The plan would expand the 3,100-strong US contingent of trainers and advisers in Iraq and would mark an adjustment in strategy for President Barack Obama, who is facing mounting criticism for not being tougher in combating Islamic State.
US officials, speaking on condition of anonymity, expressed hope that even a modestly strengthened US presence could help Iraqi forces plan and carry out a counter-attack to retake Anbar's capital Ramadi, which insurgents seized last month.
However, Obama was expected to stick to his stance against sending US troops into combat or even close to the front lines, officials said.
Obama said on Monday the United States did not yet have a complete strategy for training Iraqi security forces to regain land lost to Islamic State fighters, who have seized a third of Iraq over the past year in a campaign marked by mass killings and beheadings.
The fall of Ramadi last month drew harsh US criticism of the weak Iraqi military performance and Washington has begun to speed up supplies of weapons to the government forces and examine ways to improve the training program.
The expected troop announcement was unlikely to silence Obama's critics, who say the modest contingent of US forces is far from enough to turn the tide of battle.
The US deployment would likely entail around 400 trainers, one US official said, adding an announcement was expected on Wednesday. Two other officials also confirmed an expected troop increase of hundreds of troops.
New US training base
US forces have already conducted training at the al-Asad military base in western Anbar but US officials said planning was underway for a new installation near the town of Habbaniya, the site of an Iraqi army base.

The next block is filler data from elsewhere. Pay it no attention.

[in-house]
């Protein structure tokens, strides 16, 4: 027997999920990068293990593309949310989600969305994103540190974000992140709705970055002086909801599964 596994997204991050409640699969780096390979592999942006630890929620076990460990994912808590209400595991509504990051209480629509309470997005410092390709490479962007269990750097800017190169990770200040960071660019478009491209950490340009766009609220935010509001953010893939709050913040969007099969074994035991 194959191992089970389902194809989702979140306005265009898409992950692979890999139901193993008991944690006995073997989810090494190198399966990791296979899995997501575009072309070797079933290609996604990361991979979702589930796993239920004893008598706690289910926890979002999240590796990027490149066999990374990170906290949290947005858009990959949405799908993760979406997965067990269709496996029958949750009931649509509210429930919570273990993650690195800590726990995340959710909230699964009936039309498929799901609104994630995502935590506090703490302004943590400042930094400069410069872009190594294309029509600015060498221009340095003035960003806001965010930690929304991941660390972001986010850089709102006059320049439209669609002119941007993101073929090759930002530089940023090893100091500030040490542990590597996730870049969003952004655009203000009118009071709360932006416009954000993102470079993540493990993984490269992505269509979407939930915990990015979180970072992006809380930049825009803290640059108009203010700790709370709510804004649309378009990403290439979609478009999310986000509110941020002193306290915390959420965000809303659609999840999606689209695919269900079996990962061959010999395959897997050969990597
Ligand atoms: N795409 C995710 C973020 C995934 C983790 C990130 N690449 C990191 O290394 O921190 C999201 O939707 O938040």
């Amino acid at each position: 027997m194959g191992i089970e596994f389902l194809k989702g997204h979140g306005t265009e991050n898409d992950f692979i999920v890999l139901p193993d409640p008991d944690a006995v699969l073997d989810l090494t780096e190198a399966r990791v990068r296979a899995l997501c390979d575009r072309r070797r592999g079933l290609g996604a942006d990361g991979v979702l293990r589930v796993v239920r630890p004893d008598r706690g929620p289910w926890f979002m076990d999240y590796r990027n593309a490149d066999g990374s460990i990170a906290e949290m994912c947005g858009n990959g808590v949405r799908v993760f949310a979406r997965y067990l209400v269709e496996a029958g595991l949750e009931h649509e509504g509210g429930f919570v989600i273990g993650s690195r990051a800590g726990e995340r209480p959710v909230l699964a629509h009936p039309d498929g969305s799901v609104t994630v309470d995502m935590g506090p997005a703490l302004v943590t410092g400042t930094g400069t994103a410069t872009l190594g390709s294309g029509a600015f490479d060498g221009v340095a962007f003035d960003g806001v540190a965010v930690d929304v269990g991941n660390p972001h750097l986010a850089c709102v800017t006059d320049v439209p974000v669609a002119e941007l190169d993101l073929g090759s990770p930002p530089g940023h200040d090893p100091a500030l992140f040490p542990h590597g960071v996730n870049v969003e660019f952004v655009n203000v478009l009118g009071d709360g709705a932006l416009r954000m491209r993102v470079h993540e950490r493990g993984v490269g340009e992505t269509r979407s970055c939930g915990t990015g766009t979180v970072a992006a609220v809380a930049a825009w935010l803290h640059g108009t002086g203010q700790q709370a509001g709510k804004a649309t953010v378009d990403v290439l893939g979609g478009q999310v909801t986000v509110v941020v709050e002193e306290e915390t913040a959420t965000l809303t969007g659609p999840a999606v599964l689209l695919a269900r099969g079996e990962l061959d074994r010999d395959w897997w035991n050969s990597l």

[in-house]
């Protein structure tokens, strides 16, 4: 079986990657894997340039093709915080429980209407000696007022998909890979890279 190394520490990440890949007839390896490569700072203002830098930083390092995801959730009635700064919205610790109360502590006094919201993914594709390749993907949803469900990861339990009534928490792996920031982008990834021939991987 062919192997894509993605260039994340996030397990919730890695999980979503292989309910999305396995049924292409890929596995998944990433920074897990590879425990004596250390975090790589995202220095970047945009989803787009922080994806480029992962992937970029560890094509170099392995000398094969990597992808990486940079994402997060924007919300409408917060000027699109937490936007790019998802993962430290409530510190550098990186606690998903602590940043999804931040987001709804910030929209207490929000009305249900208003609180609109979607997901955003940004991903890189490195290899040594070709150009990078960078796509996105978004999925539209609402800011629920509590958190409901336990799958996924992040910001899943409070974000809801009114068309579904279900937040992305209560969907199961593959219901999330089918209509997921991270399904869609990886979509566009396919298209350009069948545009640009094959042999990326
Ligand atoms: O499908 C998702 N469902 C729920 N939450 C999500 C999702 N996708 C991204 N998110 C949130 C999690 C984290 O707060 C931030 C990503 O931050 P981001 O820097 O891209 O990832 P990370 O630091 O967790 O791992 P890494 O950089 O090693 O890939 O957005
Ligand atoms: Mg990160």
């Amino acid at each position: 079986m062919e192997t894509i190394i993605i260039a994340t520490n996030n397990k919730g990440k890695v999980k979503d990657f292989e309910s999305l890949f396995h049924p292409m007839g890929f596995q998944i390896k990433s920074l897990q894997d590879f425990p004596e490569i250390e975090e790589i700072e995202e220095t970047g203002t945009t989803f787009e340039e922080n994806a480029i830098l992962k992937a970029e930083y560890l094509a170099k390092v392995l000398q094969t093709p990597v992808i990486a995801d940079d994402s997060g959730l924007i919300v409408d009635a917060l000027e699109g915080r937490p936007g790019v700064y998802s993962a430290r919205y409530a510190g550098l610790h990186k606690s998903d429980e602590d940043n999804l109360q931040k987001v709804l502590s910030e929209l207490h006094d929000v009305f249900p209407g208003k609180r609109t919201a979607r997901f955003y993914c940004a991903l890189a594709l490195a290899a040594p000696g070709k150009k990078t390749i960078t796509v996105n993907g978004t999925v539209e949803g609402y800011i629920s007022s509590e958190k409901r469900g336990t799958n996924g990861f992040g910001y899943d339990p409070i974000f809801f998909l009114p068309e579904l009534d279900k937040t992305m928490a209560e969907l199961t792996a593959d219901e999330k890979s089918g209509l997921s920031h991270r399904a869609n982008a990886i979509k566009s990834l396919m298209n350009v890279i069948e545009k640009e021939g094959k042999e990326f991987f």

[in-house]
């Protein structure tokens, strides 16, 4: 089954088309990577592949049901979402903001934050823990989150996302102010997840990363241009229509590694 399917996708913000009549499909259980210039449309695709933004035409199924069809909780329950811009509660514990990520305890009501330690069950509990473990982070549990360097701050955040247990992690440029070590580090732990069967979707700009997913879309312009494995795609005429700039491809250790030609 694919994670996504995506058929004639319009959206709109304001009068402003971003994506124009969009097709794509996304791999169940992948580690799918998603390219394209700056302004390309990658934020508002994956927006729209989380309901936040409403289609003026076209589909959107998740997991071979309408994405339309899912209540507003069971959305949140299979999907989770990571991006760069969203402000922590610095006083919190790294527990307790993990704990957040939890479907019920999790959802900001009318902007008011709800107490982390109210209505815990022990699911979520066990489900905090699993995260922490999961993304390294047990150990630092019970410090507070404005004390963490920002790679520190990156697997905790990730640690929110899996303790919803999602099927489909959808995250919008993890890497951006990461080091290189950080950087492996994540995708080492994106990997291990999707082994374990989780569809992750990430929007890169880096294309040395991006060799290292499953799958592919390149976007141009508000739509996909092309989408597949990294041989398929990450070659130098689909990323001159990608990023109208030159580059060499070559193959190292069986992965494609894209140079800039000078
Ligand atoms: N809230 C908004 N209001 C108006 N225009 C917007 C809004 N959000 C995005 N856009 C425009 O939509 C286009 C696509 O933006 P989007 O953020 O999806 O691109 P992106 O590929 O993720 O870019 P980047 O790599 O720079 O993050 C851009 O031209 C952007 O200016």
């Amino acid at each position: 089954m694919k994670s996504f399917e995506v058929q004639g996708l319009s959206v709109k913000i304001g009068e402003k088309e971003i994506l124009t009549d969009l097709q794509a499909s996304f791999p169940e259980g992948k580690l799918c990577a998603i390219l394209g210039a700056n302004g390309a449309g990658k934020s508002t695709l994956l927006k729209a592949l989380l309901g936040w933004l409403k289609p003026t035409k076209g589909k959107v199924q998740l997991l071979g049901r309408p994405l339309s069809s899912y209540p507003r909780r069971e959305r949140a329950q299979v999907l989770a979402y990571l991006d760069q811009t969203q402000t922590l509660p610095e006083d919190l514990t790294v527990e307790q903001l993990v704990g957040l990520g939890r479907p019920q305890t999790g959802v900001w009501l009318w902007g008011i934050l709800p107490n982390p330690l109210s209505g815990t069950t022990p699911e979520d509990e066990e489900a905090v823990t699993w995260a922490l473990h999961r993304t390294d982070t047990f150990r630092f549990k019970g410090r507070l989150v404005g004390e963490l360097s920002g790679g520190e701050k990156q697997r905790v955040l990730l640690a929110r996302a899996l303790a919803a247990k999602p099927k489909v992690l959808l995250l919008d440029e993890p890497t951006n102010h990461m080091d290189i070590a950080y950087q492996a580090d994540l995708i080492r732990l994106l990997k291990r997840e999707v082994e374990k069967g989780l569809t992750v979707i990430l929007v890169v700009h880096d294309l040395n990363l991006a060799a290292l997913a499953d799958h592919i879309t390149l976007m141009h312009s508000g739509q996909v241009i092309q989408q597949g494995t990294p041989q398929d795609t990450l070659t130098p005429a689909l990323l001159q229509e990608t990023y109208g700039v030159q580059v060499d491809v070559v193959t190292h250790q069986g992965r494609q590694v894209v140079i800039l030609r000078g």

A new site would allow US trainers to provide greater support for Sunni tribal fighters, who have yet to receive all of the backing and arms promised by the Shi'ite-led government in Baghdad.
"We are considering a range of options to accelerate the training and equipping of Iraqi security forces in order to support them in taking the fight to ISIL. Those options include sending additional trainers to Iraq," said Alistair Baskey, a spokesman for the White House National Security Council.
General Martin Dempsey, chairman of the Joint Chiefs of Staff, made clear during a visit to Jerusalem that there were no plans to fundamentally alter Obama's military strategy.
Speaking to reporters traveling with him, Dempsey did not say how many extra US troops may be involved in the effort to accelerate the training of Iraqis.
As of last Thursday, 8,920 Iraqi troops had received training at four different sites and another 2,601 were currently in some stage of training, he said.